Local Thanksgiving: 1922-1962

Written By: nppladmin - Nov• 26•20
Originally published to Facebook.com/NorthPlattePL on November 26, 2020.

What has a Thanksgiving looked like and cost over the years in North Platte Nebraska? Well, please enjoy walking down memory lane when looking at the advertising from local newspapers from 1922 through 1962.

Starting with the 1920’s Burke’s Cash Grocery listed a few ingredients for a thanksgiving menu, including 3 pounds of sweet potato’s for 25 cents!

From the 1930’s through the 1950’s, many local restaurants served complete turkey dinners with all the trimmings.

The DeLuxe Café (1931) didn’t list their menu but gave you a choice of turkey or goose with all the trimmings for .75 cents.

And the Blue Goose Cafe (1931) listed their menu, which included: Oyster cocktail, Consume ala Royale, Waldorf salad, Filet of Halibut, Club Steak with a rasher of bacon, Fried Chicken Southern Style, Chicken ala King, Roast young turkey with cranberry sauce, Grilled lamb chops on toast, breaded veal cutlet with tomato sauce, stuffed duck with baked apples, asparagus tips omelet, boiled chicken lettuce tomato salad, mashed potatoes, and stewed corn. And for dessert, ice cream and wafers, Mince pie, Pumpkin pie with whipped cream, or English plum pudding with a hard sauce.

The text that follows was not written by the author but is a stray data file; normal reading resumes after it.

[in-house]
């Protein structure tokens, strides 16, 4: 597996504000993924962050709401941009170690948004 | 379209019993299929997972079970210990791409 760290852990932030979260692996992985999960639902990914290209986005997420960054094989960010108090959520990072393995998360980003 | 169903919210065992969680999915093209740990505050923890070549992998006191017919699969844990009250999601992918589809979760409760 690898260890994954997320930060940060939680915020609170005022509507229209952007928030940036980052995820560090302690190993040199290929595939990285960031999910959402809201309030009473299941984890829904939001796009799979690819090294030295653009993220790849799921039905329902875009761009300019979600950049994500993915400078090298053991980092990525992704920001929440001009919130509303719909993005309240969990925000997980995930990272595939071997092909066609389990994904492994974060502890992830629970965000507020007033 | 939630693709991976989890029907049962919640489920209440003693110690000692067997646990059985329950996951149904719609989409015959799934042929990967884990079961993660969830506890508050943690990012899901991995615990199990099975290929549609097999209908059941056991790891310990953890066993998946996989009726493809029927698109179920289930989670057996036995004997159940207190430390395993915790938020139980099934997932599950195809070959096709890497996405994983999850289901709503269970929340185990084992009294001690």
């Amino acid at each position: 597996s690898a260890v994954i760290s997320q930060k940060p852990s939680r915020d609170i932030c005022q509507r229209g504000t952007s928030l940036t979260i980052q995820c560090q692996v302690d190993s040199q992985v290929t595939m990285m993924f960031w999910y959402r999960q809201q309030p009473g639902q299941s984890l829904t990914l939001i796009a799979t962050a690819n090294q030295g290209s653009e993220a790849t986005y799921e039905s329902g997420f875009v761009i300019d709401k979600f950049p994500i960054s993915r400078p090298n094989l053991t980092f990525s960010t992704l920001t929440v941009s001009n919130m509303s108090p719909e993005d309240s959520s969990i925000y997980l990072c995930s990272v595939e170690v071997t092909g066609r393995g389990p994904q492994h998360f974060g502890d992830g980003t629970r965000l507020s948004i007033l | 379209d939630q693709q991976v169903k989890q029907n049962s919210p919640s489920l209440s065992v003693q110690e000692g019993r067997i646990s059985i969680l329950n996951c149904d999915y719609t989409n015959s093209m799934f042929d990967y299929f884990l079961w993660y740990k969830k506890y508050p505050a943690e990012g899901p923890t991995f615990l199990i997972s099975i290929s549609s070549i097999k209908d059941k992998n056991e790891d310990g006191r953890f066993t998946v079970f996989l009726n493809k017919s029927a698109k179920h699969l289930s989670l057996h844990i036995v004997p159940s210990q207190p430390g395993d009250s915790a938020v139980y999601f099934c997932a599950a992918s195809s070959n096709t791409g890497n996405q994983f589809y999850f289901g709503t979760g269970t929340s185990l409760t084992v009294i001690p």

The City Café (1939) advertised their Thanksgiving feast menu in the local paper in 1939. The menu called for a roasted young Tom Turkey, yams, potatoes, a choice of brussels sprouts or peas, and rolls. For dessert you could choose from pumpkin pie, minced pie, fruit Jell-o, cheese and crackers or an ice cream dessert. All of that would cost you .50 cents. On

November 22, 1955, Ace’s Towne House printed their Thanksgiving menu and invitation as an article in the newspaper.

In that same newspaper (1955), the Pawnee Hotel offered an exclusive Thanksgiving dinner that cost $1.85 per person, as well as many other options, up to a New York Strip Sirloin entrée with mushrooms for $3.00!

And, since we started with a grocery ad, I thought I would end with a full page grocery advertisement from Maxwell’s IGA from 1962.

We hope that you have enjoyed this trip down memory lane. We wish everyone, A Happy Thanksgiving — please stay safe and healthy.

Check in tomorrow for more Throwback Friday History, where we explore more advertising from Thanksgiving edition newspapers!

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